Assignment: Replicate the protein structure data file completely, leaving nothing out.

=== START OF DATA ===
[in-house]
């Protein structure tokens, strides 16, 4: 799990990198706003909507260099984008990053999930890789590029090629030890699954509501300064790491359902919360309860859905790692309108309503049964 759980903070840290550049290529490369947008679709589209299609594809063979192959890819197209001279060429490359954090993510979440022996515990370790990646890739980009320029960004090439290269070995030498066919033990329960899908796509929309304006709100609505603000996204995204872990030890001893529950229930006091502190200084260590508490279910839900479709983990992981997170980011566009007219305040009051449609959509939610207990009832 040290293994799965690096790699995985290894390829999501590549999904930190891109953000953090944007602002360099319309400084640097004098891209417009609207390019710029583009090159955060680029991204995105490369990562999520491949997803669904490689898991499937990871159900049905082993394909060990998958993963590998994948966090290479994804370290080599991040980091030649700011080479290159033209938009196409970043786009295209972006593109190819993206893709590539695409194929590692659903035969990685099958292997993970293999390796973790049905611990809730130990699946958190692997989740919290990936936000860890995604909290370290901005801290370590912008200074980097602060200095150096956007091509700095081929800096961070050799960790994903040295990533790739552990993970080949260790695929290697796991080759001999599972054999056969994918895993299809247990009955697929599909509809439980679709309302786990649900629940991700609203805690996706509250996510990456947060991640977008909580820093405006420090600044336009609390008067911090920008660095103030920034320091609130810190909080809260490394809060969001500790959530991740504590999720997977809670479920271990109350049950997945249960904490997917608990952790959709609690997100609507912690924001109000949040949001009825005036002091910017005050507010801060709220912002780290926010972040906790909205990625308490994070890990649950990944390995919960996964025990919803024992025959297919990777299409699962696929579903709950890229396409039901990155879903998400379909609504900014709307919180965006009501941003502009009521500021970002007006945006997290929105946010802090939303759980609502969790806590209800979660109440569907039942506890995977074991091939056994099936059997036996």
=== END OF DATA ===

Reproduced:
[in-house]
């Protein structure tokens, strides 16, 4: 799990990198706003909507260099984008990053999930890789590029090629030890699954509501300064790491359902919360309860859905790692309108309503049964 759980903070840290550049290529490369947008679709589209299609594809063979192959890819197209001279060429490359954090993510979440022996515990370790990646890739980009320029960004090439290269070995030498066919033990329960899908796509929309304006709100609505603000996204995204872990030890001893529950229930006091502190200084260590508490279910839900479709983990992981997170980011566009007219305040009051449609959509939610207990009832 040290293994799965690096790699995985290894390829999501590549999904930190891109953000953090944007602002360099319309400084640097004098891209417009609207390019710029583009090159955060680029991204995105490369990562999520491949997803669904490689898991499937990871159900049905082993394909060990998958993963590998994948966090290479994804370290080599991040980091030649700011080479290159033209938009196409970043786009295209972006593109190819993206893709590539695409194929590692659903035969990685099958292997993970293999390796973790049905611990809730130990699946958190692997989740919290990936936000860890995604909290370290901005801290370590912008200074980097602060200095150096956007091509700095081929800096961070050799960790994903040295990533790739552990993970080949260790695929290697796991080759001999599972054999056969994918895993299809247990009955697929599909509809439980679709309302786990649900629940991700609203805690996706509250996510990456947060991640977008909580820093405006420090600044336009609390008067911090920008660095103030920034320091609130810190909080809260490394809060969001500790959530991740504590999720997977809670479920271990109350049950997945249960904490997917608990952790959709609690997100609507912690924001109000949040949001009825005036002091910017005050507010801060709220912002780290926010972040906790909205990625308490994070890990649950990944390995919960996964025990919803024992025959297919990777299409699962696929579903709950890229396409039901990155879903998400379909609504900014709307919180965006009501941003502009009521500021970002007006945006997290929105946010802090939303759980609502969790806590209800979660109440569907039942506890995977074991091939056994099936059997036996």